For years, Quebec home childcare workers have been fighting for collective rights and fair representation. The provincial government has been using bureaucracy and rhetoric to undermine their progress. This October, workers finally decided that it was time to fight back.
The problems faced by childcare workers are similar to those of other domestic workers: being paid below minimum wage; being uncompensated for overtime and working long, hard hours; having too much of a workload; and facing ongoing struggles with the government to fix these problems. All of these issues affect not only these workers, but also the many families who rely on affordable, quality childcare. By making childcare less fair and accessible, the government is making it more difficult for working-class people to support their families. This is especially true for single parents, large families, and the un- or under-employed.
The emergence of under-the-table childcare services is also a concern, because they do not have to subscribe to government safety, educational, or quality control standards. Many families may have no other choice but to place their children under questionable care. Additional government funding is necessary to cover the cost of home care. Affordability is a huge problem across Canada, and even in Quebec despite the $7/day daycare fee set by the Quebec provincial government in the late 1990s. Now, even this subsidy is being threatened and services are very underfunded.
In the meantime, the government is making it more and more difficult for someone to become an “official” childcare provider. The Educational Child Care Act (2005) is an example of how the government lays out strict rules relating to quality of care. Many centres are too underfunded to meet the specific demands of the legislative acts. These acts also give substantial power to government administrators, especially the Minister who is given arbitrary control over many rules. Refusing to comply to these regulations can lead to disciplinary action or even a government takeover.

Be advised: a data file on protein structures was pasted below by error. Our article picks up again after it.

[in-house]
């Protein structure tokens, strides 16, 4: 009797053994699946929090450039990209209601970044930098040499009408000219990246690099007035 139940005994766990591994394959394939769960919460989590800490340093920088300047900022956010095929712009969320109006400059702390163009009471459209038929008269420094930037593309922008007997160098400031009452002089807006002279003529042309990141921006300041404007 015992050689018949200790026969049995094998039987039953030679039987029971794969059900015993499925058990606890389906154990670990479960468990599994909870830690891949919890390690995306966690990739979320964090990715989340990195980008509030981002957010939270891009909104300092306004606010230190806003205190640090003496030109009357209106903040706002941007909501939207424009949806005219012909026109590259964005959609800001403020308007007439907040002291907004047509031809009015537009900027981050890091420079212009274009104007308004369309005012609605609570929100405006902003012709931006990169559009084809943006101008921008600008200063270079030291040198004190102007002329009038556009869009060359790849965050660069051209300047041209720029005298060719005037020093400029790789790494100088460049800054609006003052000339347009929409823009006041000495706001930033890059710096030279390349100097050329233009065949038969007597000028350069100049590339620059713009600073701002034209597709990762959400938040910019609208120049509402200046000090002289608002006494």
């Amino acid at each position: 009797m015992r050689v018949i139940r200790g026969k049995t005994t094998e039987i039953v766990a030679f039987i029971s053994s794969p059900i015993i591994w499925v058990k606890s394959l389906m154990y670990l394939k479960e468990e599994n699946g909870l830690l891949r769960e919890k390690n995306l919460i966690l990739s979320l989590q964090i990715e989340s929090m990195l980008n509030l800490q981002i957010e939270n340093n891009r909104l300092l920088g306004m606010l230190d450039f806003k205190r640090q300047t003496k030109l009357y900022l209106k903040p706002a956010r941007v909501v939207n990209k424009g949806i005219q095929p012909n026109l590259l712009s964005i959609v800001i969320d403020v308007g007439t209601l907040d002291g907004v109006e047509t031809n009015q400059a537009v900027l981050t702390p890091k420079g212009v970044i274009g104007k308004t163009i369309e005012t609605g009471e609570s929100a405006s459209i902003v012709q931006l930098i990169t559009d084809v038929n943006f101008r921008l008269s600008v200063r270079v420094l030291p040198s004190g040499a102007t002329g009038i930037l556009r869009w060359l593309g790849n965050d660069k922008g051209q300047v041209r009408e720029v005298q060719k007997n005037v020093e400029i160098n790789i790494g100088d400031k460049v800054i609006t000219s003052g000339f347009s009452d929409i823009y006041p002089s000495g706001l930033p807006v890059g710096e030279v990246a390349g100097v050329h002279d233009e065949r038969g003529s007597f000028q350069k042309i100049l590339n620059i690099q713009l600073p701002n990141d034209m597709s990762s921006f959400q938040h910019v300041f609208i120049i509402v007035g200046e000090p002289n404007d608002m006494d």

How are the workers responding to this injustice? In June 2009 the Quebec government passed Bill 51, which allowed daycare employees to organize themselves and legally participate in union activity. Unfortunately, it also includes many loopholes and regulations that the government can use as tools of oppression. Because of problems with the unionization and negotiating process, the workers (led by the CSQ labour federation) have begun strike action. In late October, they organized rotating strikes to make their point, and they also held a day-long strike for all workers on Wednesday, November 10. Over 13,000 day-care workers marched in demonstrations to pressure the government to stop stalling their negotiations, which have been barely moving since February. They are demanding improvements in pay, pensions, and vacation time. Home daycare providers and those who operate out of commercial spaces both receive $19 per day per child from the Quebec government, and another $7 from parents. The union wants another $12 per day added so that salaries and pensions will be similar to those of employees who work in the larger Centres de la Petite Enfance (CPEs). These are all reasonable demands that would give home childcare employees the same rights as other unionized workers.
It is the responsibility of the leaders of the working class movement to support the childcare workers in their demands, and show solidarity in the face of government manoeuvring. It has become clear that the government is neglecting our most precious resource and stake in the future: our children. We must defend our right to quality childcare and a socialized, fair system of family support. We must refuse the actions of the government that oppress or undermine the workers, and hold them accountable for the problems created by unfair legislation. Only by uniting with our fellow workers can we help them stand up for their rights, and be recognized for the true value of their labour.